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Speaker: Jörn Sass
We analyze the effects of mandatory unisex tariffs in insurance contracts on equilibrium insurance premia and equilibrium welfare. In the European Union, these are in effect since December 2012 following a ruling of the European Court of Justice.
Mathematically this problem corresponds to finding equilibria with asymmetric information, where an insurer is not allowed or cannot detect the risk type of the insured and thus has to design and offer contracts that are optimally chosen by the intended risk types. These risk types may be male/female, having/non-having a genetic disease, or in non-life insurance small/large farmers for insuring agricultural risk.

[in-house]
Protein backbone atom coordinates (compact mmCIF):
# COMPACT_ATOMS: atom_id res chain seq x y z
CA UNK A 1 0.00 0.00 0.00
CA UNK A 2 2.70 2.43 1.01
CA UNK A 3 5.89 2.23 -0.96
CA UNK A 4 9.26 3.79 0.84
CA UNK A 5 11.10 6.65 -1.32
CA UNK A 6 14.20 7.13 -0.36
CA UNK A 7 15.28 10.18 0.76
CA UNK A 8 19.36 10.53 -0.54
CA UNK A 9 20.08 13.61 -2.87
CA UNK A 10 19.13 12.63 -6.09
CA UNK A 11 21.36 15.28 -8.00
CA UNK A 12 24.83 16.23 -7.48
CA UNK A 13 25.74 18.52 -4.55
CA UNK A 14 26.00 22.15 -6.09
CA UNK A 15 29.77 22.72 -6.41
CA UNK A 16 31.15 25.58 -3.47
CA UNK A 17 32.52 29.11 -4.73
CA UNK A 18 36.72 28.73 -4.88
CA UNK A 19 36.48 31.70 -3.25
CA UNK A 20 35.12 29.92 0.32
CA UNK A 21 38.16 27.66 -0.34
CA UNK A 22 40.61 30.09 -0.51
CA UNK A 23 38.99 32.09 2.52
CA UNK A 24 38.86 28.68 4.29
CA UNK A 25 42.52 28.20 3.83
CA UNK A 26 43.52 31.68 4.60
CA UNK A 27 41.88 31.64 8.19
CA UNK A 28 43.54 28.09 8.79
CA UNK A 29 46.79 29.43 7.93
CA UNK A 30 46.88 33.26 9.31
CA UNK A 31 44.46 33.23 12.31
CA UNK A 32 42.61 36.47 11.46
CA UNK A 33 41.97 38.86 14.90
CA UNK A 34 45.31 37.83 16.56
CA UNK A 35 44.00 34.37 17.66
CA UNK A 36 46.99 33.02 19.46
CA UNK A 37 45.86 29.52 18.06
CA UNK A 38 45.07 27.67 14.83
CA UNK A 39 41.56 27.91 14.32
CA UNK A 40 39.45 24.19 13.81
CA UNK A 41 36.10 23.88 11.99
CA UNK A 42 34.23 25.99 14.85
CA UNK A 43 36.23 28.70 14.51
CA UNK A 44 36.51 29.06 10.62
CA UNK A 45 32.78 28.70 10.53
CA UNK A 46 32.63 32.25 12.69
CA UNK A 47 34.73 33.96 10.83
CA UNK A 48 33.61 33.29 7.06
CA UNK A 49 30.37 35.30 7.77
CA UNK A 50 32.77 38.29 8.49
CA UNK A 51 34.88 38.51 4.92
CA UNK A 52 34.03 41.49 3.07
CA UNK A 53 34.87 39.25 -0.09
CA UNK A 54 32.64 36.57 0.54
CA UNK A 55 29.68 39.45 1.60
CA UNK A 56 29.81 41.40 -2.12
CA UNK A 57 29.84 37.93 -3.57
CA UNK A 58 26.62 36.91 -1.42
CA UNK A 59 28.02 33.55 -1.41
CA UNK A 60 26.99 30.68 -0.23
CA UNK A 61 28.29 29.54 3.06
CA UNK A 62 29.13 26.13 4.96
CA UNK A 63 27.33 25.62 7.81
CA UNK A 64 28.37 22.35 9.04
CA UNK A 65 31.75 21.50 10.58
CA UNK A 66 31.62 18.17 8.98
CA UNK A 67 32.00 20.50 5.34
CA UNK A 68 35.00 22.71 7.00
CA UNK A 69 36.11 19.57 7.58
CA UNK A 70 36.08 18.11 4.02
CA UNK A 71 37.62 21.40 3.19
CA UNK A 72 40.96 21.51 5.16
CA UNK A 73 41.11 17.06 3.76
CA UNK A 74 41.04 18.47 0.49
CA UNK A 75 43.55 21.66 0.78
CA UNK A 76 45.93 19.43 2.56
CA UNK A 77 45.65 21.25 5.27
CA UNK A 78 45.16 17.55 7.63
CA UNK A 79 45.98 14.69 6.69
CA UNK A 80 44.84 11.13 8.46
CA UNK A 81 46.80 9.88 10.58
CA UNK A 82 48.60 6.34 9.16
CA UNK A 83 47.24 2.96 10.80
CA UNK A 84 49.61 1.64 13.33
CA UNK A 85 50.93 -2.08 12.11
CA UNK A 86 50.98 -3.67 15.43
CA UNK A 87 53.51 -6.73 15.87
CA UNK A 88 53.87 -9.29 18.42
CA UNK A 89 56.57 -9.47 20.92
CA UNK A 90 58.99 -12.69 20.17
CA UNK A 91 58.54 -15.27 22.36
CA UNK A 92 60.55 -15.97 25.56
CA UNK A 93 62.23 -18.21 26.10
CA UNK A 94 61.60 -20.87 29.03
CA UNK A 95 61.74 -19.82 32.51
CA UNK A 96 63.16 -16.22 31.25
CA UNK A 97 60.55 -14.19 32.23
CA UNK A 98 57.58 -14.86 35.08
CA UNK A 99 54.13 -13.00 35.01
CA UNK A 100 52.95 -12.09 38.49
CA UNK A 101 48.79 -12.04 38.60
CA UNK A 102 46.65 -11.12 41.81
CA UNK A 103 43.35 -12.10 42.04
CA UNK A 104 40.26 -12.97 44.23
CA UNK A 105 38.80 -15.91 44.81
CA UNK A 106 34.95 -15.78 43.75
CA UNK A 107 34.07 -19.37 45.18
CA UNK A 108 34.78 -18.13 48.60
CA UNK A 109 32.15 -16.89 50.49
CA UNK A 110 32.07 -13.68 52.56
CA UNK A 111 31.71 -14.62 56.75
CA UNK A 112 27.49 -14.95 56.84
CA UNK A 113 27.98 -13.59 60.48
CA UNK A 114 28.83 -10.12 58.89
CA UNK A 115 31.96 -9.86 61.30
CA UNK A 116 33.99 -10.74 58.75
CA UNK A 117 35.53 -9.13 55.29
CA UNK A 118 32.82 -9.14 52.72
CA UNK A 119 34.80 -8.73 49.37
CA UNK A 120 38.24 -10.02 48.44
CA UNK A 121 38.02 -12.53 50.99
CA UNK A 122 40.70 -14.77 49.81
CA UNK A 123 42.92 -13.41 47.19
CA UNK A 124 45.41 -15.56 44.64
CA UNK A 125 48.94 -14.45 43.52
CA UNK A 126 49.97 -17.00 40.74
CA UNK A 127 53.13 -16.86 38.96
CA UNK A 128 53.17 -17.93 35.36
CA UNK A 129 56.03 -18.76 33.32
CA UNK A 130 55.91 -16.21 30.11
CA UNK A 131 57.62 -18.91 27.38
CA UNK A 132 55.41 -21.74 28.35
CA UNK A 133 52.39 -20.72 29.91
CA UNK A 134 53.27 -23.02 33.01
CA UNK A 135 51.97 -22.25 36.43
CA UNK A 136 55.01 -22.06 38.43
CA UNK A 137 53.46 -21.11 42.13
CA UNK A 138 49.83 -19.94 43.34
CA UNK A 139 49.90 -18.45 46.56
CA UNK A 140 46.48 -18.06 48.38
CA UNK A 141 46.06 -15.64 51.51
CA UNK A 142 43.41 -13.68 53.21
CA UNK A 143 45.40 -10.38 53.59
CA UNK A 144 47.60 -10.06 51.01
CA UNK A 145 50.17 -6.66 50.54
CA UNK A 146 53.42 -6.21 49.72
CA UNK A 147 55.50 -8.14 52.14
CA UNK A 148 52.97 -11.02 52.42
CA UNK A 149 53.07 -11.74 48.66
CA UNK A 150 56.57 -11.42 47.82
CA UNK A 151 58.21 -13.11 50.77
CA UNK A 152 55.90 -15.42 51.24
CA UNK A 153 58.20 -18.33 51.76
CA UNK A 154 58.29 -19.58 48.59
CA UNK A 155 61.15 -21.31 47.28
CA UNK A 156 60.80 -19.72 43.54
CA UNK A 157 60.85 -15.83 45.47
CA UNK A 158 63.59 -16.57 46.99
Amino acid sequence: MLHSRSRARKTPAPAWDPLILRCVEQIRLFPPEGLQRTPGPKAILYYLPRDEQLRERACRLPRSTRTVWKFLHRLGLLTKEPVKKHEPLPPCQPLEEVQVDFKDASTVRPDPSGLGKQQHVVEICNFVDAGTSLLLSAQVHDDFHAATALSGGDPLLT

In a unified framework, we provide a quantitative analysis of the associated insurance market equilibria in both monopolistic and competitive insurance markets. We investigate the welfare loss caused by regulatory adverse selection and show that unisex tariffs may cause market distortions that significantly reduce overall social welfare. Extending the basic setting in Sass and Seifried (2014) we discuss implications for the design of insurance contracts in different markets and analyze how bonus distribution may reduce the effects.